Chokecherry

 

 

the slow hiss
and sudden pop
of a pinecone in fire—
admitting the mistake
is a first step

 

*

 

had you lived
we’d almost be twins,
two sisters
so close in time
we nearly touched

 

*

 

this urge
to turn and walk away
     chokecherry

 

 

Mary Kendall (c) 2020

Kokako 32, 2020, a journal of the New Zealand Poetry Society
My thanks to the editors of Kokako for publishing all three poems.

 

 

Widowhood

 

Published in FROGPOND, Volume 43:1, Winter 2020:

 

 

 

 

widowhood

day blurs into evening

into night . . .

 

 

 

 

This poem is dedicated to my dear sister-in-law, Paulett Brylinski, who lost her beloved husband, Jimmy, in December 2017. Watching her learn to cope and live with grief has taught me so much about courage and love.

 

Woods Hole, MA – 3/30/14

 

 

 

All Tied Up

 

 

All Tied Up

All tied up neatly and compact
like so much of your life,
the detritus removed, just bits
& pieces, markers of your life.

A thin red string carefully tied,
a small artery of life, nothing wasted –
neither paper nor words, not
a sentence too much.

Once you were gone, we
searched, trying to find out who
you really were, your life story
unshared, no memories

or tears, no laughter at wild
faults that gather in the folds
of life lurching from drama
to drama and on to anecdote,

perhaps something true
retold and in each retelling,
the story stretched, becoming
richer, fragrant, unforgettable,

a story to listen to over and
over, anticipating the pauses,
watching your ease in building
the text up to a perfect climax

while we sat and held our breath
(even though we knew the end).
It didn’t matter—it didn’t matter
because they were your words,

your words carefully scrawled
in measured rows of indigo ink
tucked away in a small notebook
that never left your side,

while we (your listeners) waited
for something new to slip –
a clue to your other private story,
especially when your mood

shifted from a recognizable world
to a humming ether not understood,
but where we longed to follow
breathing in those tantalizing vapors.

Maybe we would be swept up
in our own story, someplace ready
to be shaped and formed into
the narrative of who we really are,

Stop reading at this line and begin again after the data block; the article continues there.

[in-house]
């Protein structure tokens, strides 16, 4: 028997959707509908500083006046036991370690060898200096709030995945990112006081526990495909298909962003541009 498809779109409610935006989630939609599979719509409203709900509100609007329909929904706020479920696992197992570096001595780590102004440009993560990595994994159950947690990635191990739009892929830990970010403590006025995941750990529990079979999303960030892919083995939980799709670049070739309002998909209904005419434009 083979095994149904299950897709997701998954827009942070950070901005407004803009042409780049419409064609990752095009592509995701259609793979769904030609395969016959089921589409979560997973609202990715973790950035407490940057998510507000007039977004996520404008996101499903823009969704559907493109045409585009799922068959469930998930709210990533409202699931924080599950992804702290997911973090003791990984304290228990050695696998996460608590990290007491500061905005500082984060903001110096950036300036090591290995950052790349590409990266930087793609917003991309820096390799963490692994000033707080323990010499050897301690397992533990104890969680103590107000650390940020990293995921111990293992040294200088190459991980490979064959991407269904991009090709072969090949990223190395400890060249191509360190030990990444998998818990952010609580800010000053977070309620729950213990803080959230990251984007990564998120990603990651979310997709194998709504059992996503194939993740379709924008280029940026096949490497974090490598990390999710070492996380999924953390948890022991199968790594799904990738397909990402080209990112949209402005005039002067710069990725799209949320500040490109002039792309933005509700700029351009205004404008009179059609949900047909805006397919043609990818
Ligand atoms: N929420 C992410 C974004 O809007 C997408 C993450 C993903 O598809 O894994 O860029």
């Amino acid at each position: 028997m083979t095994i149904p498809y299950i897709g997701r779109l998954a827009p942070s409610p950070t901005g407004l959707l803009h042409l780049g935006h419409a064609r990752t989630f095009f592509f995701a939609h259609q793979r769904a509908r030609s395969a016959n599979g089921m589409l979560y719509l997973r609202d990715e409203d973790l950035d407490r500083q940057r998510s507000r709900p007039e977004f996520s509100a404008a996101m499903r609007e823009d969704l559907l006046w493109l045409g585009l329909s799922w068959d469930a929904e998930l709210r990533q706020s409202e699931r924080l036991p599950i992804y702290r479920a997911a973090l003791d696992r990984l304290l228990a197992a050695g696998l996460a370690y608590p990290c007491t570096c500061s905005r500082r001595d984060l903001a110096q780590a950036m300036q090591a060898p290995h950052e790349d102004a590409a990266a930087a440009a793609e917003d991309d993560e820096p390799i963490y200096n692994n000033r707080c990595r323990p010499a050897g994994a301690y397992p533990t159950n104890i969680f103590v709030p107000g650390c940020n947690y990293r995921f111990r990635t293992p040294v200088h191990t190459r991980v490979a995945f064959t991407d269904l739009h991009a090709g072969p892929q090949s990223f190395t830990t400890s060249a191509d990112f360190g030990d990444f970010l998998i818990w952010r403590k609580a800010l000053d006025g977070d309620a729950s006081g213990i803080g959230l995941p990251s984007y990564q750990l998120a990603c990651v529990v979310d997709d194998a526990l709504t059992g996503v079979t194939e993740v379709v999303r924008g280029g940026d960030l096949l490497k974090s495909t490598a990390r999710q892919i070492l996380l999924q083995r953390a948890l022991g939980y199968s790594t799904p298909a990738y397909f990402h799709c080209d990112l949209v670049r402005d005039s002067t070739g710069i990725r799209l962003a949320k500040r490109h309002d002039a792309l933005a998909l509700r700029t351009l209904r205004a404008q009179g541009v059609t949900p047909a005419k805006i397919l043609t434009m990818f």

conjuring up a variety of characters
we wish we might be, a storyline
that could transform the ordinary
into something still undreamt. 

You were here once, but now
you are not, your secrets remain
a mystery, your demons and
your heroes vanished, too.

 

Haiku Holiday turns 40

 

The North Carolina Haiku Society hosts an all-day meeting on the last Saturday of each April. This year marked the 40th year of these days called “Haiku Holiday.” Each of the past 40 years has been hosted by one wonderful poet and woman, Jean Earnhardt

on Bolin Brook Farm, an old farmstead that has been in her family for 12 generations. Can you imagine opening up your home and garden annually to a large group of poets? Jean does so graciously and with a welcoming, inclusive attitude. Thank you, Jean!

 

“In honor of the 40th anniversary of Haiku Holiday, we read 40 haiku by current and past members of the North Carolina Haiku Society. Crystal Simone-Smith selected the poems and published them as a broadside.”  (Dave Russo, the NCHS website Editor)

 

The Broadside is so beautiful, and it’s an honor to be part of this. My two haiku are listed below. My thanks to Crystal for selecting this to be included.

 

Haiku Holiday, NCHS, 2019

40 Years, 40 Haiku: A Broadside

 

 

dandelion—

more and more invisible

as I grow old

 

 

our country’s story

ever evolving

. . . fallen blossoms

 

 

Both haiku by Mary Kendall (c) 2019

 

War memorial (a haiku)

As Memorial Day approaches, thoughts of all who have sacrificed for our country come to mind. There have been so many wars, so many skirmishes, so many of our service people posted to regions far away from their homeland. The work they do in times of war or in conflict is something that requires a level of courage I don’t have. Yet we can all pay them our deepest respects and honor those who have died as well as those who came home. They have made this country what it is.

 

This haiku was published in Frogpond 42.1, Winter 2019 (Haiku Society of North America)

 

 

war memorial

blue dragonflies

loop in tandem